Mumbai Beach clean-up highlights marine waste epidemic

The shocking amount of marine waste washed up on Mumbai's Versova Beach led UN Patron of the Oceans Lewis Pugh to publicize a long-term cleanup project. Mountains of garbage, mostly plastic, have been hauled away by thousands of volunteers.

The project is now in week 44. More interesting coverage online at #MumbaiBeachClean mumbai-beach

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  1. You mean like... burning it?

    "Plastic shopping bags make a fine diesel fuel

    Date:
    February 12, 2014
    Source:
    University of Illinois at Urbana-Champaign
    Summary:
    Plastic shopping bags, an abundant source of litter on land and at sea, can be converted into diesel, natural gas and other useful petroleum products, researchers report. The conversion produces significantly more energy than it requires and results in transportation fuels -- diesel, for example -- that can be blended with existing ultra-low-sulfur diesels and biodiesels. "

    Dislaimer: Nobody says that will not contribute to global greenhouse emissions.

  2. As I understand it, most of the crap that's waste from the ocean is polyethylene and polypropylene that have been heavily degraded by UV and have a lot of accretions from their time in the ocean. They're not recyclable as plastic (even if they were really clean, it's not economically feasible), though you could burn them with a lot of air pollution, or use industrial processes to pull the hydrocarbons out to repurpose, though the polluted plastic you're putting in is more expensive to process.

  3. As I inexpertly understand it, dissolving plastic and Styrofoam takes an extreme pH level, which then has to be filtered and heavily diluted before returning to the water table or bodies of water lest is obliterate the ecosystem. The whole process is apparently quite the ecological catastrophe, so it mostly doesn't happen. Incineration, as you say, would flood the air with toxic chemicals, and is probably illegal in most places.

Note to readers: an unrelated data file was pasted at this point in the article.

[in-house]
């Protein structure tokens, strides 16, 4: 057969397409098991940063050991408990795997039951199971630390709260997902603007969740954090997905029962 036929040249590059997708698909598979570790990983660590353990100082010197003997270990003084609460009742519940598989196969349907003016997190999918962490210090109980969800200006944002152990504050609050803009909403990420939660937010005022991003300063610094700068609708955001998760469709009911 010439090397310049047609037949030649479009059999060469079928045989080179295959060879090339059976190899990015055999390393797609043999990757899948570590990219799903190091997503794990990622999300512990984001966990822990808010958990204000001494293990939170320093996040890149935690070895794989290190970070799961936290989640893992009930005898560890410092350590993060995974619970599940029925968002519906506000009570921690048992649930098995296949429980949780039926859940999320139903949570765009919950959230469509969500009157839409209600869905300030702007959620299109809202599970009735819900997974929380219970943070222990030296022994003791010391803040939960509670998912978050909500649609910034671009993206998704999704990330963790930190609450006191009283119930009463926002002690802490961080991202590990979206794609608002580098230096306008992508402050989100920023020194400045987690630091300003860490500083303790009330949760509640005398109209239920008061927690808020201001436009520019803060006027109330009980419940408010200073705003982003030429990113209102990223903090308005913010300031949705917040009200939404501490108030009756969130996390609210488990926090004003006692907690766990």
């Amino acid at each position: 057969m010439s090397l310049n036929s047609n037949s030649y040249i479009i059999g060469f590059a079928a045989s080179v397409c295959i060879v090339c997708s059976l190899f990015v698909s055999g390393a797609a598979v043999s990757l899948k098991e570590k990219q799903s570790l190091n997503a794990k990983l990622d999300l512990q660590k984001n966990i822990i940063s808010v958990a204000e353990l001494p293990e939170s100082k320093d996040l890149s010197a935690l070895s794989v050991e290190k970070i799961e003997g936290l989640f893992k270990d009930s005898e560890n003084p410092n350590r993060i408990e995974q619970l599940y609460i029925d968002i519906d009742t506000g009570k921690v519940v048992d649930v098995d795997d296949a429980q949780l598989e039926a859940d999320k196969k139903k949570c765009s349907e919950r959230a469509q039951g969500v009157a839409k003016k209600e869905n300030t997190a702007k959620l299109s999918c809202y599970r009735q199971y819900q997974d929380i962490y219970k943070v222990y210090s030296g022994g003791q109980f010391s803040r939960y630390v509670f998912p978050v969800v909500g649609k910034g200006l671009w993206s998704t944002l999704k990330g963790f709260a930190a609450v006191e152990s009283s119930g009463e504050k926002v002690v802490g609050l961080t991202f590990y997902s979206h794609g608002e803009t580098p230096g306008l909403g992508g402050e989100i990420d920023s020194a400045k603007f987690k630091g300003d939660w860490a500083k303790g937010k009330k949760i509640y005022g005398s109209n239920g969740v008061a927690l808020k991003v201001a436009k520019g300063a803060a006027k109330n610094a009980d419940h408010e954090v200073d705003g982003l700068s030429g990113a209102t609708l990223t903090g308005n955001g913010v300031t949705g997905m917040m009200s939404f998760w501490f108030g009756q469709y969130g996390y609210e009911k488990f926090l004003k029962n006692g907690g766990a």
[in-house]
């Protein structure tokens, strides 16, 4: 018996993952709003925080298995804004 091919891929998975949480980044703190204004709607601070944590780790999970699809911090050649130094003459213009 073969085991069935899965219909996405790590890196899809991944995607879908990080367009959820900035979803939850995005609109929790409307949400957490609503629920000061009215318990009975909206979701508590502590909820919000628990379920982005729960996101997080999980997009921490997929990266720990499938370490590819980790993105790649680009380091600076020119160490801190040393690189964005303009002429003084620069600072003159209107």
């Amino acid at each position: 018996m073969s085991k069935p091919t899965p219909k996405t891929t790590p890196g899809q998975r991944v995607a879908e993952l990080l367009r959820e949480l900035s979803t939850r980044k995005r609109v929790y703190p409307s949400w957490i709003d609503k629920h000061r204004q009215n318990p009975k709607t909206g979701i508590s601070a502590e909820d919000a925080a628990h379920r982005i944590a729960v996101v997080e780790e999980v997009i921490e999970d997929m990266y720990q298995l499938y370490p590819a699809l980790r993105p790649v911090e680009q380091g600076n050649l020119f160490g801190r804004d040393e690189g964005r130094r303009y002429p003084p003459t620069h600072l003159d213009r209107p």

While half my tech and most vehicles would basically disintegrate, I'm wondering if the biohacker who releases the first plastovore microbe won't be doing the planet a net favor, though the the law of unintended consequences could prove me very wrong.

  4. As industry apologists are constantly telling us, there is simply no substitute for plastics' usefulness and versatility. Yet all that yummy awesomeness comes at a cost. It's quite nicely externalized, so the ones making the plastic and profiting from the plastic are not liable for the costs. And as long as that remains true, there's no economic incentive to come up with a market-friendly way to mitigate these costs.

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